The even-dimensional rotation groups do contain the central inversion −I and have the group C2 = {I, −I} as their centre. From SO(6) onwards they are almost-simple in the sense that the factor groups of their centres are simple groups.

SO(4) is different: there is no conjugation by any element of SO(4) that transforms left- and right-isoclinic rotations into each other. Reflections transform a left-isoclinic rotation into a right-isoclinic one by conjugation, and vice versa. This implies that under the group O(4) of all isometries with fixed point O the subgroups S3L and S3R are mutually conjugate and so are not normal subgroups of O(4). The 5D rotation group SO(5) and all higher rotation groups contain subgroups isomorphic to O(4). Like SO(4), all even-dimensional rotation groups contain isoclinic rotations. But unlike SO(4), in SO(6) and all higher even-dimensional rotation groups any pair of isoclinic rotations through the same angle is conjugate. The sets of all isoclinic rotations are not even subgroups of SO(2N), let alone normal subgroups.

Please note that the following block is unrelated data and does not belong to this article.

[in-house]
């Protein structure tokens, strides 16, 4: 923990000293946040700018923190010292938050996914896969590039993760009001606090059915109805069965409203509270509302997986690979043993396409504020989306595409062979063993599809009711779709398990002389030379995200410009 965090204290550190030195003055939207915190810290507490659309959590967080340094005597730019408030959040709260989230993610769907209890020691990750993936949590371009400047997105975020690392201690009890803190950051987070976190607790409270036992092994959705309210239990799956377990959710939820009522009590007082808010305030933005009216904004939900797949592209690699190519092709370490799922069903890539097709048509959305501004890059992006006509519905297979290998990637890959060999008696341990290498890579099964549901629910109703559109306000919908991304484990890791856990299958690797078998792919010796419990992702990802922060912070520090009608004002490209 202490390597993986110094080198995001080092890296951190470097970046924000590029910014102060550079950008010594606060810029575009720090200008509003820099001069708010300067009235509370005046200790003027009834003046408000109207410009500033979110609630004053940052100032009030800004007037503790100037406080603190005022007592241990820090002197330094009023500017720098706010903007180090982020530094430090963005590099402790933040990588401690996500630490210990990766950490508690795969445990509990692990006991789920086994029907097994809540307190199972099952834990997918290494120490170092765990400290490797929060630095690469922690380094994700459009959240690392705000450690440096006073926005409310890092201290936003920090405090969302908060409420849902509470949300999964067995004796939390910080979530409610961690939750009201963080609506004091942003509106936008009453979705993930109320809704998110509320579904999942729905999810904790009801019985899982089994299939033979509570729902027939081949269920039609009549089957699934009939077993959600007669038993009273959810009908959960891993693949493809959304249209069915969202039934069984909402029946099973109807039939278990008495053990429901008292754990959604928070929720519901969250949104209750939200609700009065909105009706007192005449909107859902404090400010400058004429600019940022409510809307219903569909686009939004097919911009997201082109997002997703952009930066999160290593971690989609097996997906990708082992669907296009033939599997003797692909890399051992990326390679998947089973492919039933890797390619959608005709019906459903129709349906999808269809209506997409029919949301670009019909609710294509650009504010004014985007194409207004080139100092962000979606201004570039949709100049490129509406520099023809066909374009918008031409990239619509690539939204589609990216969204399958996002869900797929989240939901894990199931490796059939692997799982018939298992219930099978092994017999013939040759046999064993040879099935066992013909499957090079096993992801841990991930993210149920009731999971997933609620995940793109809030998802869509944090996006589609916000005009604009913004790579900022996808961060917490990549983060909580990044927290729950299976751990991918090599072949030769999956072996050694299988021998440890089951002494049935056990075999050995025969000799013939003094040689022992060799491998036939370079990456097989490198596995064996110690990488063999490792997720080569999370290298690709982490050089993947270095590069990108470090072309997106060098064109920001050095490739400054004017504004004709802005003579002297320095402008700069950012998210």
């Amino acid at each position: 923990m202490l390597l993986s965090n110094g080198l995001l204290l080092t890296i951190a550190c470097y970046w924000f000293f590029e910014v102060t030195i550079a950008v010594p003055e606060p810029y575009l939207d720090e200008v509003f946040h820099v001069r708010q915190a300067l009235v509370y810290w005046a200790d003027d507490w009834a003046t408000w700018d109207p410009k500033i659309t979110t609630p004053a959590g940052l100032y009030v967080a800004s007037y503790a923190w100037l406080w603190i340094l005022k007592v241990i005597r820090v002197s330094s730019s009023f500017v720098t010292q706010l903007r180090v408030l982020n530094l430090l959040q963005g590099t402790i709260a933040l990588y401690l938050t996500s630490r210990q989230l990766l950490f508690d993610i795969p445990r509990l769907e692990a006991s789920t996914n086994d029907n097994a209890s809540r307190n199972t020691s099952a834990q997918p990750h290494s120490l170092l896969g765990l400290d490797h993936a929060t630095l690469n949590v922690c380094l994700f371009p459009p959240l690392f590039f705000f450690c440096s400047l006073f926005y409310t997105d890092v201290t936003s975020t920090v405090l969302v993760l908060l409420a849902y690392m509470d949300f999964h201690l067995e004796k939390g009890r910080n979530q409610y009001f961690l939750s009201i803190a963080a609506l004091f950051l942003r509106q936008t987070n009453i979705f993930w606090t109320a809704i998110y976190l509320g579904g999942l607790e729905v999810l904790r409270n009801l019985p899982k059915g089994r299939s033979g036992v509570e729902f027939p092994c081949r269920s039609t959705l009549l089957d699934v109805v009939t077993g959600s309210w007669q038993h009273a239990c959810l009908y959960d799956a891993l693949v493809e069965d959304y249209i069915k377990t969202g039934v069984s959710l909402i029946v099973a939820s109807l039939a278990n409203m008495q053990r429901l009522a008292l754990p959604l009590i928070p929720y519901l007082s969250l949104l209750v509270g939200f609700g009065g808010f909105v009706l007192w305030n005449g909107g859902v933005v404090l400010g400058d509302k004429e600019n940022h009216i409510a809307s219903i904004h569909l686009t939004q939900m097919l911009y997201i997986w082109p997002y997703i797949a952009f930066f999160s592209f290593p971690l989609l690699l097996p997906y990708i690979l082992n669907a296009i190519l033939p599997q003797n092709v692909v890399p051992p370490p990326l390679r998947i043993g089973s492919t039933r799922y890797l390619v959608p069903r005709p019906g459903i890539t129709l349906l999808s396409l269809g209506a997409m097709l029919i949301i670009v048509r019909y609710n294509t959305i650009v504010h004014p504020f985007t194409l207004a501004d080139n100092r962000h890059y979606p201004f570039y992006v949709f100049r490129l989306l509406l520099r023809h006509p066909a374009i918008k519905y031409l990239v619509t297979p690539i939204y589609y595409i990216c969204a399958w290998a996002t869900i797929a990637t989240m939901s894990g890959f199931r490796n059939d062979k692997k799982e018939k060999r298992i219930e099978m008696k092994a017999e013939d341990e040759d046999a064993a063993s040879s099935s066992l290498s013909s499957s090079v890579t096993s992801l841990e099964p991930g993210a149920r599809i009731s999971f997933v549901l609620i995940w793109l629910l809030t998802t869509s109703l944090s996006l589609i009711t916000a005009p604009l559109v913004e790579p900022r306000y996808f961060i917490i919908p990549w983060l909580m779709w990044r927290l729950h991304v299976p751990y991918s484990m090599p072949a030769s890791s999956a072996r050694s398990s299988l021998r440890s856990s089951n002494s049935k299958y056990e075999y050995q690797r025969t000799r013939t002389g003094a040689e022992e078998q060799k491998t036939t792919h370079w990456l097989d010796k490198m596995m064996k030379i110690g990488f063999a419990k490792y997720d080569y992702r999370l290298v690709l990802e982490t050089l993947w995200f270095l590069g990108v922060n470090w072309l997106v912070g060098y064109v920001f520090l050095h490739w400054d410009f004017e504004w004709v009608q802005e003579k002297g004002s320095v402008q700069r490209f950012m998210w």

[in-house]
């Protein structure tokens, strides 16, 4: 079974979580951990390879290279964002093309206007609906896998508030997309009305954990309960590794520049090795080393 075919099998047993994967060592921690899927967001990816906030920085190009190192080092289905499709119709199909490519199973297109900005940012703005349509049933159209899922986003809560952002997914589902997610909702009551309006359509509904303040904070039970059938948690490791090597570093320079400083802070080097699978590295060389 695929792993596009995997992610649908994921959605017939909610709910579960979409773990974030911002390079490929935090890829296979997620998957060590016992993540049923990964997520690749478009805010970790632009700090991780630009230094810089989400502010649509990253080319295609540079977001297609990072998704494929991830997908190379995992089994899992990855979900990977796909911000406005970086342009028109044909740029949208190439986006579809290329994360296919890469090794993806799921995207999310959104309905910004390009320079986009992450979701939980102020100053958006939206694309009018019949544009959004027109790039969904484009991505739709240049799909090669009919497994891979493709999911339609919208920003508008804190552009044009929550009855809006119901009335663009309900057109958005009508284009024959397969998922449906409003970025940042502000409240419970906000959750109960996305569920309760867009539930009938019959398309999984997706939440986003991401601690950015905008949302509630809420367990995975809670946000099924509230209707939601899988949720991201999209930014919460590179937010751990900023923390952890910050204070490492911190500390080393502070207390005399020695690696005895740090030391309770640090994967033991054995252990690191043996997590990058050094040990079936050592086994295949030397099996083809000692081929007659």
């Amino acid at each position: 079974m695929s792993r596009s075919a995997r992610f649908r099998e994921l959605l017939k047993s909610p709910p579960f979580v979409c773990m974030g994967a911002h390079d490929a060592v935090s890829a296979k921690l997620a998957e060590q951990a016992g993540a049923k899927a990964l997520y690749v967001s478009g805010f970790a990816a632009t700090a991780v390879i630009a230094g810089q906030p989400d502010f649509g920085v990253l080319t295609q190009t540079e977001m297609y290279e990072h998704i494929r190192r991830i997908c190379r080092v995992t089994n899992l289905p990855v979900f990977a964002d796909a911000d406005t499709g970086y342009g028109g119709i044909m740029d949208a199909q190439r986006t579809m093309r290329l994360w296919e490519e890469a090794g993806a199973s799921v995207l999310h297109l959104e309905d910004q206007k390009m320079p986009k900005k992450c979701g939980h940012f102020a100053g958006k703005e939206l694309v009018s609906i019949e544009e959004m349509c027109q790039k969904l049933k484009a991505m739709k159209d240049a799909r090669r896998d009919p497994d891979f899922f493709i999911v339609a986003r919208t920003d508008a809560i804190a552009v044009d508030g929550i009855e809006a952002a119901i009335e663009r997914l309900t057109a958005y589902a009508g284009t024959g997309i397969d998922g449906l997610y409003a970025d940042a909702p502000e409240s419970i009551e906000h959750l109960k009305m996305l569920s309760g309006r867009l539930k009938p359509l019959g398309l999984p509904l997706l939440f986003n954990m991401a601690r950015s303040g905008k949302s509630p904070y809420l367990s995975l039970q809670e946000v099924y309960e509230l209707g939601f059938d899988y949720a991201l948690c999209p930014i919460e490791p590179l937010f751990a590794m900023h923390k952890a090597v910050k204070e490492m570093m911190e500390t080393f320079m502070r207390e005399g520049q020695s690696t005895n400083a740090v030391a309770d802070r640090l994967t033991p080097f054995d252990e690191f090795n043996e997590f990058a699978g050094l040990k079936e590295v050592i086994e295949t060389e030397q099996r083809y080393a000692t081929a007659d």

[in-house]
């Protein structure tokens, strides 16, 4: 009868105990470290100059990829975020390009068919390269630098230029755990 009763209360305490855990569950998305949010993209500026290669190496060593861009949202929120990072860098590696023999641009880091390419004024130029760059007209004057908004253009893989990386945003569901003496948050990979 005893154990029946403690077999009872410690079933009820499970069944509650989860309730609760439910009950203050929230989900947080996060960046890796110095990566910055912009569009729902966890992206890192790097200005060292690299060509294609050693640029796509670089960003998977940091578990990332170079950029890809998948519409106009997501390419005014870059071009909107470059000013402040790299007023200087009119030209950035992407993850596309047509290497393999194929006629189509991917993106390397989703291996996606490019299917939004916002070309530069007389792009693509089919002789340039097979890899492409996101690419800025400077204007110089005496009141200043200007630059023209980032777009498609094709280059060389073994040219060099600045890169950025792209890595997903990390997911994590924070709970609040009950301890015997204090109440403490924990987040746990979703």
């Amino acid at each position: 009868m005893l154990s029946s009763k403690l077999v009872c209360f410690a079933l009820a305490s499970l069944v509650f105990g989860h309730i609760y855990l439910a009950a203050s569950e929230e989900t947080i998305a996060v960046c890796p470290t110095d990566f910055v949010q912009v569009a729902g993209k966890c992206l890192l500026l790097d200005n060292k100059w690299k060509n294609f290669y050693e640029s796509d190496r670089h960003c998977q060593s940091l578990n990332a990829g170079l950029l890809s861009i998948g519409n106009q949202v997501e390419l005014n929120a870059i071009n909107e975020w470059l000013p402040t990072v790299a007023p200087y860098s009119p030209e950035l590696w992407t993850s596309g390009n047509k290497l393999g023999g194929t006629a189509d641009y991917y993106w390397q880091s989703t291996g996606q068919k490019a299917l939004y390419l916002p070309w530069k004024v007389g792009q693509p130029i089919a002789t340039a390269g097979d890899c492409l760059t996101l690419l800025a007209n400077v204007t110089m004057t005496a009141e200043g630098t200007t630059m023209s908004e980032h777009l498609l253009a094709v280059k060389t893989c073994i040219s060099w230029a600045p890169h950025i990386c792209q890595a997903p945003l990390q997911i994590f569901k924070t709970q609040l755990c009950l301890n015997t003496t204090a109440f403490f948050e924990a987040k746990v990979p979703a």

## Algebra of 4D rotations

SO(4) is commonly identified with the group of orientation-preserving isometric linear mappings of a 4D vector space with inner product over the real numbers onto itself.

With respect to an orthonormal basis in such a space SO(4) is represented as the group of real 4th-order orthogonal matrices with determinant +1.

### Isoclinic decomposition

A 4D rotation given by its matrix is decomposed into a left-isoclinic and a right-isoclinic rotation as follows: